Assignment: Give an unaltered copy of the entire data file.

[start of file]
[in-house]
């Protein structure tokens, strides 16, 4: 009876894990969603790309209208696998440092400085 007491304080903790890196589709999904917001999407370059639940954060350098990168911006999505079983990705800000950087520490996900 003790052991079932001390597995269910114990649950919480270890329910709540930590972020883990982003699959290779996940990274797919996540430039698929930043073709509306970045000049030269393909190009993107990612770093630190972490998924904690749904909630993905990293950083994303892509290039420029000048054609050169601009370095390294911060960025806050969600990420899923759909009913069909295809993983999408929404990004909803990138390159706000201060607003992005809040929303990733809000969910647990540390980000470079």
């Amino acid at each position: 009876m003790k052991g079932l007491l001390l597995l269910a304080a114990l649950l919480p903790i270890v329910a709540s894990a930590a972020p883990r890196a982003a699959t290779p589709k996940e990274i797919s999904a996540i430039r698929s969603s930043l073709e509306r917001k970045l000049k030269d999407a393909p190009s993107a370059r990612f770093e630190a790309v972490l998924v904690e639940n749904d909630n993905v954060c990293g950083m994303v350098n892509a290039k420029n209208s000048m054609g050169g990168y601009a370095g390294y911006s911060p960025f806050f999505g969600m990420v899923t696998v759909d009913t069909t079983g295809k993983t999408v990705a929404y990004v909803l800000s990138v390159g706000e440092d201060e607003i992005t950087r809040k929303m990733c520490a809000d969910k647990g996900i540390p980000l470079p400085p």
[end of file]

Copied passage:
[in-house]
């Protein structure tokens, strides 16, 4: 009876894990969603790309209208696998440092400085 007491304080903790890196589709999904917001999407370059639940954060350098990168911006999505079983990705800000950087520490996900 003790052991079932001390597995269910114990649950919480270890329910709540930590972020883990982003699959290779996940990274797919996540430039698929930043073709509306970045000049030269393909190009993107990612770093630190972490998924904690749904909630993905990293950083994303892509290039420029000048054609050169601009370095390294911060960025806050969600990420899923759909009913069909295809993983999408929404990004909803990138390159706000201060607003992005809040929303990733809000969910647990540390980000470079």
């Amino acid at each position: 009876m003790k052991g079932l007491l001390l597995l269910a304080a114990l649950l919480p903790i270890v329910a709540s894990a930590a972020p883990r890196a982003a699959t290779p589709k996940e990274i797919s999904a996540i430039r698929s969603s930043l073709e509306r917001k970045l000049k030269d999407a393909p190009s993107a370059r990612f770093e630190a790309v972490l998924v904690e639940n749904d909630n993905v954060c990293g950083m994303v350098n892509a290039k420029n209208s000048m054609g050169g990168y601009a370095g390294y911006s911060p960025f806050f999505g969600m990420v899923t696998v759909d009913t069909t079983g295809k993983t999408v990705a929404y990004v909803l800000s990138v390159g706000e440092d201060e607003i992005t950087r809040k929303m990733c520490a809000d969910k647990g996900i540390p980000l470079p400085p």